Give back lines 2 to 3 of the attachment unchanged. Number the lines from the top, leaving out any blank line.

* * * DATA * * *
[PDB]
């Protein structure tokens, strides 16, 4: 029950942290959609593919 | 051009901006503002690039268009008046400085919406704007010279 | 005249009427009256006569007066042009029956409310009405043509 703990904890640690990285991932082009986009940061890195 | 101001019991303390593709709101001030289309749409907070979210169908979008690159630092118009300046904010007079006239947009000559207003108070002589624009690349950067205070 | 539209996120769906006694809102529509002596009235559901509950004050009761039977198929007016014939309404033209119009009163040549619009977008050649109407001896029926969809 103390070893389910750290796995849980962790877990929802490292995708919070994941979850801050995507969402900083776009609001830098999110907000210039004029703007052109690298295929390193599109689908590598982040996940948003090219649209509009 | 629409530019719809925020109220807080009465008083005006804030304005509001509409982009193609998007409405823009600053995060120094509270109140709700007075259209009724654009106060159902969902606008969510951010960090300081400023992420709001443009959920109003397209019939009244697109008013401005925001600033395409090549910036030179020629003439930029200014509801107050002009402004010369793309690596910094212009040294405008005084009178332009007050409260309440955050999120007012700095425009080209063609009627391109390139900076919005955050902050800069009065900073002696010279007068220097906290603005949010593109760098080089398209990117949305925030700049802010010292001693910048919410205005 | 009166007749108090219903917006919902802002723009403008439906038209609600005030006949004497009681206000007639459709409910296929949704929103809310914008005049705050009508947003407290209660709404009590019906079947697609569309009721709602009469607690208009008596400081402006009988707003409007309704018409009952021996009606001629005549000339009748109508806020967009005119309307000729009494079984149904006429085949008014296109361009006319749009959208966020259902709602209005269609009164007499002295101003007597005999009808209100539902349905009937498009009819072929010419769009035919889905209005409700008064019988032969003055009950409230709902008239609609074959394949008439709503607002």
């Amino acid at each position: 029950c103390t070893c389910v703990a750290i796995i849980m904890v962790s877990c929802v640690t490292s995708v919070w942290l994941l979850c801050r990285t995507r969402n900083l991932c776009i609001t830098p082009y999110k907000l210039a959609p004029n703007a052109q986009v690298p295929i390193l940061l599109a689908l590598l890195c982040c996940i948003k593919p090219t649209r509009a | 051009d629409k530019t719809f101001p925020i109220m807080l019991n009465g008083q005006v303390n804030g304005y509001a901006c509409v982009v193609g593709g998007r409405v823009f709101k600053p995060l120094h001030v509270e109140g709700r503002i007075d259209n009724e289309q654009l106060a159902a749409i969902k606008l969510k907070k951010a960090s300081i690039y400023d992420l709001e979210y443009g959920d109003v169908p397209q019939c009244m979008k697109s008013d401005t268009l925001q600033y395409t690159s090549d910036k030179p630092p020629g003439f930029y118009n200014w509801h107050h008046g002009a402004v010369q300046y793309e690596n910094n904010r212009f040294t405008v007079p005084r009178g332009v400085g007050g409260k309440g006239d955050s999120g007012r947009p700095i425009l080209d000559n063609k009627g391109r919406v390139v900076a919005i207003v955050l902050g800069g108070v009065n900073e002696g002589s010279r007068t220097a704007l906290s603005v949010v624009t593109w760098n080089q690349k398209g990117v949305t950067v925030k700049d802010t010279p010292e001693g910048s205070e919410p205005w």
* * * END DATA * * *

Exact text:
């Protein structure tokens, strides 16, 4: 029950942290959609593919 | 051009901006503002690039268009008046400085919406704007010279 | 005249009427009256006569007066042009029956409310009405043509 703990904890640690990285991932082009986009940061890195 | 101001019991303390593709709101001030289309749409907070979210169908979008690159630092118009300046904010007079006239947009000559207003108070002589624009690349950067205070 | 539209996120769906006694809102529509002596009235559901509950004050009761039977198929007016014939309404033209119009009163040549619009977008050649109407001896029926969809 103390070893389910750290796995849980962790877990929802490292995708919070994941979850801050995507969402900083776009609001830098999110907000210039004029703007052109690298295929390193599109689908590598982040996940948003090219649209509009 | 629409530019719809925020109220807080009465008083005006804030304005509001509409982009193609998007409405823009600053995060120094509270109140709700007075259209009724654009106060159902969902606008969510951010960090300081400023992420709001443009959920109003397209019939009244697109008013401005925001600033395409090549910036030179020629003439930029200014509801107050002009402004010369793309690596910094212009040294405008005084009178332009007050409260309440955050999120007012700095425009080209063609009627391109390139900076919005955050902050800069009065900073002696010279007068220097906290603005949010593109760098080089398209990117949305925030700049802010010292001693910048919410205005 | 009166007749108090219903917006919902802002723009403008439906038209609600005030006949004497009681206000007639459709409910296929949704929103809310914008005049705050009508947003407290209660709404009590019906079947697609569309009721709602009469607690208009008596400081402006009988707003409007309704018409009952021996009606001629005549000339009748109508806020967009005119309307000729009494079984149904006429085949008014296109361009006319749009959208966020259902709602209005269609009164007499002295101003007597005999009808209100539902349905009937498009009819072929010419769009035919889905209005409700008064019988032969003055009950409230709902008239609609074959394949008439709503607002």
């Amino acid at each position: 029950c103390t070893c389910v703990a750290i796995i849980m904890v962790s877990c929802v640690t490292s995708v919070w942290l994941l979850c801050r990285t995507r969402n900083l991932c776009i609001t830098p082009y999110k907000l210039a959609p004029n703007a052109q986009v690298p295929i390193l940061l599109a689908l590598l890195c982040c996940i948003k593919p090219t649209r509009a | 051009d629409k530019t719809f101001p925020i109220m807080l019991n009465g008083q005006v303390n804030g304005y509001a901006c509409v982009v193609g593709g998007r409405v823009f709101k600053p995060l120094h001030v509270e109140g709700r503002i007075d259209n009724e289309q654009l106060a159902a749409i969902k606008l969510k907070k951010a960090s300081i690039y400023d992420l709001e979210y443009g959920d109003v169908p397209q019939c009244m979008k697109s008013d401005t268009l925001q600033y395409t690159s090549d910036k030179p630092p020629g003439f930029y118009n200014w509801h107050h008046g002009a402004v010369q300046y793309e690596n910094n904010r212009f040294t405008v007079p005084r009178g332009v400085g007050g409260k309440g006239d955050s999120g007012r947009p700095i425009l080209d000559n063609k009627g391109r919406v390139v900076a919005i207003v955050l902050g800069g108070v009065n900073e002696g002589s010279r007068t220097a704007l906290s603005v949010v624009t593109w760098n080089q690349k398209g990117v949305t950067v925030k700049d802010t010279p010292e001693g910048s205070e919410p205005w």